After a few years of training, I can finally say these words: I can hold a Planche. It’s pretty crazy what happens once you get it – for some reason, now that I’ve “gotten it,” I can hold it pretty easily every time now (that’s the goal right?).
In case you didn’t know, a Planche is when you hold yourself Parallel to the ground just using your hands. The picture for this blog post is actually the first time I held it for roughly 5 seconds (luckily it was on video!). Essentially, picture the push-up position without your legs touching the ground.
Like anything in life, if I had to go back and do it all over again, there would be a lot of things that I would do differently. My goal with this post is to help you speed up the time to get a Planche, whether you’re just starting out or you’ve been doing it for a while.
Side Note: Regardless of your skill level, remember that a Planche takes a long time to achieve. Your body needs to build enough connective tissue to hold it, and that takes a lot longer to create than just muscle alone. Being patient is actually one of the best Pro Tips I can give right off the bat.
1. No Weightlifting
I experimented a lot by lifting weights that train the muscle groups involved in the Planche, and I noticed zero benefit in doing so. This has also been documented by many “Planche Experts” (if that’s a thing). Because your body needs to build connective tissue in a very specific way, nothing beats doing Planche/Bodyweight Exercises over and over.
Even Simonster, who’s an absolute beast at Bodyweight Holds, stated that the one thing he regrets is lifting weights while training – he admits he wishes he just stuck to bodyweight training. While combining weights and bodyweight is good for other disciples/moves, it doesn’t apply to the Planche.
2. Use a Weighted Vest
I started using a weighted vest near the end of my training and I really wish I used it in the beginning. When it comes to the science of strength training, it’s best to do a ton of weight with extremely low repetitions.
Translating this over to the Planche, I currently do all my exercises with lower reps while wearing a 12lb weighted vest (click that hyperlink to see the exact weighted vest that I personally use). I’ve personally noticed that the ROI (return on my investment) is insane – meaning that while my workouts are a bit harder, the benefits are insane.
3. Train Asymptotically
An asymptote is a line that continually approaches a curve but never actually touches. What does this have to do with Planche training? A lot.
With all other types of training, I usually train until failure. Push-Ups, Bicep Curls, Squats, 100m sprints, etc – it doesn’t matter. Each and every workout I make sure is a completely 10/10 where I push myself 100%
Wither Planche training, however, it’s been discovered by many gymnastic and strength training coaches that it’s best to push yourself but not to the point of exhaustion. For me, I push myself in my Planche workouts to a 9, maybe even 9.5/10 but I’ll never go until failure.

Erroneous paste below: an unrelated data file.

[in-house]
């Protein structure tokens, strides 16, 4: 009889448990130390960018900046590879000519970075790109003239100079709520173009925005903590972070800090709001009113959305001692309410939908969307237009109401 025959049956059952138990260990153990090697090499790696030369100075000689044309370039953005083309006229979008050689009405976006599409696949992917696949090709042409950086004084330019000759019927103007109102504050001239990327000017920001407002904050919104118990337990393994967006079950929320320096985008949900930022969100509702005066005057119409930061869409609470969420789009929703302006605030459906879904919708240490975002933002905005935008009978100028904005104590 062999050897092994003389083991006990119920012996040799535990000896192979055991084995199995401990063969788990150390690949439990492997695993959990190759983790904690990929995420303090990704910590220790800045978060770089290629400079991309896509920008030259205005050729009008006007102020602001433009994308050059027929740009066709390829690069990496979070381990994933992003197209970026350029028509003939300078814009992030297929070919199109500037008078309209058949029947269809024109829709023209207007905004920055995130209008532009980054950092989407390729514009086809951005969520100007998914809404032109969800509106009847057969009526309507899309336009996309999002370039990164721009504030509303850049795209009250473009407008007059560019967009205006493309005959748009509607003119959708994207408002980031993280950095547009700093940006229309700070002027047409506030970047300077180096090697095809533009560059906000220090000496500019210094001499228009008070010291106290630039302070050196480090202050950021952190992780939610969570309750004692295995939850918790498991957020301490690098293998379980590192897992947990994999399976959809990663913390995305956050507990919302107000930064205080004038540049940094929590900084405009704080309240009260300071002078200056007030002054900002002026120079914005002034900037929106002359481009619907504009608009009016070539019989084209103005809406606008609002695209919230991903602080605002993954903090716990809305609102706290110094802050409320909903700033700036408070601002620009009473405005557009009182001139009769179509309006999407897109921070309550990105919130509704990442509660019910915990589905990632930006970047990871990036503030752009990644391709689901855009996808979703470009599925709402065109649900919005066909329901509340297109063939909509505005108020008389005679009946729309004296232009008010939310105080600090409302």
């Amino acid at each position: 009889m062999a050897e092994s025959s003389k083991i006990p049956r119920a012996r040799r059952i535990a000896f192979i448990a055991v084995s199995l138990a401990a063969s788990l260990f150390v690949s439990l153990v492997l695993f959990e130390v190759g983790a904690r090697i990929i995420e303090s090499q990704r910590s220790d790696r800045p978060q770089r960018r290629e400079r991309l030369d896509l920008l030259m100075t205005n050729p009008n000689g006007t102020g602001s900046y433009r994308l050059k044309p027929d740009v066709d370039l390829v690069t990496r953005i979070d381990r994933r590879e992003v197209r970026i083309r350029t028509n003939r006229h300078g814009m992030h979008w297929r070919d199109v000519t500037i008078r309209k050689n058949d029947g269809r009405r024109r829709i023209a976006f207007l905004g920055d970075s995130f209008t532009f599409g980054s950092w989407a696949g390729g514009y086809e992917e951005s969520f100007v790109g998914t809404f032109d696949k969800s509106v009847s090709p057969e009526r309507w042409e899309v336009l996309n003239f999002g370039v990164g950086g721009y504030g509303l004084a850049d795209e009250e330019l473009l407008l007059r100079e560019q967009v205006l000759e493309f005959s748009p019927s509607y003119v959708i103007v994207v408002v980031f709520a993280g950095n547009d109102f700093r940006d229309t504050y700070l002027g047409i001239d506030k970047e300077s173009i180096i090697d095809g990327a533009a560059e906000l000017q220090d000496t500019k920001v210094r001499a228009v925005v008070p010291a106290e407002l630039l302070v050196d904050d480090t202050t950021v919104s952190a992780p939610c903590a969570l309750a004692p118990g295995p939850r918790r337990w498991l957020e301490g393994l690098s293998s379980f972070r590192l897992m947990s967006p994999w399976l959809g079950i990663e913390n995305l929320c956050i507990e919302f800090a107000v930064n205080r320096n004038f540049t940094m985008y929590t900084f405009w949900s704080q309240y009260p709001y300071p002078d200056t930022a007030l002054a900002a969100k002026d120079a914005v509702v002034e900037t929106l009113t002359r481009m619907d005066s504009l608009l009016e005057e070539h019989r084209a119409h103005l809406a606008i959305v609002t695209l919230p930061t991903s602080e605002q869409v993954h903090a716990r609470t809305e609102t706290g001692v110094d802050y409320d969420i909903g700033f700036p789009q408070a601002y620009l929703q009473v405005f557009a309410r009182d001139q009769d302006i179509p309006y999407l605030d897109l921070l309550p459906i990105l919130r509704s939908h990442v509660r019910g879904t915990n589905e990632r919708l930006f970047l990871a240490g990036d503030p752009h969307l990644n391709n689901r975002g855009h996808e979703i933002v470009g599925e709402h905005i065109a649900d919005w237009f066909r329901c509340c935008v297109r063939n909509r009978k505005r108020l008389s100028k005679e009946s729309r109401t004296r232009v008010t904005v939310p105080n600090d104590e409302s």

Not only do you increase the risk of injury (especially in the beginning), but you’ll actually get better results working out asymptotically (as I call it). Although this is counter-intuitive, it truly speeds the learning curve.
Anytime you workout you release a bunch of hormones that help you lift more and build muscle. The bigger the body part, the more hormones released. This is why, out of any move in history, the deadlift releases the most amount of muscle building hormones (it targets your back and lower body simultaneously).
Side Note: The Kettlebell Swing also achieves the same result, and I actually prefer the Kettlebell Swing to Deadlifts.
In order to prime my body for 100% Planche action, I’ll make sure to introduce either Hex-Bar Deadlifts or Kettlebell Swings into my workout. This is the only exception where I’ll be lifting weights to get the Planche, however I’m not directly trying to build the Planche – I’m indirectly activating various muscle building hormones to optimize my performance. This is why I call them “Hacklifts” while Planche Training.
5. Use Momentum
One great tip to go from one Planche progression to another is to use Momentum. For example, when training to go from Staddle Planche to Planche, I would get in a Straddle Planche and “clap” my legs. Therefore, I would be holding a Planche, but only for a millisecond. I kept training and worked to increase the time held.
This is also a great way to make your workout more fun. It sucks doing a Planche over and over again, so I always mix it up with some Momentum and movements to make it more interesting.
6. Every Other Day
Especially if you train hard, I highly suggest working out every other day. I’ve seen some suggestions online of working out the Planche everyday, and while that can help if you do it right, you’re more likely to just tire yourself out. Give yourself a days rest in-between workouts, and do zero lifting or strength training on your days off.
In terms of a Planche “schedule,” that’s exactly what I would prescribe: Workout every other day for roughly an hourish.
7. Check Yourself Out
Last but not least, I can’t suggest enough to workout in front of a big body mirror. If you don’t have one, either buy one or you can use your front camera on your phone (although I still find a mirror to be better).
The reason why I suggest this is because it’s very difficult, especially in the beginning, to gauge how your body/form is. By having a mirror right in front of you, you can make quick glances and adjust your body accordingly. The more you do this the more you can quickly “feel” when you’re in the right position – and that just comes with a lot of practice.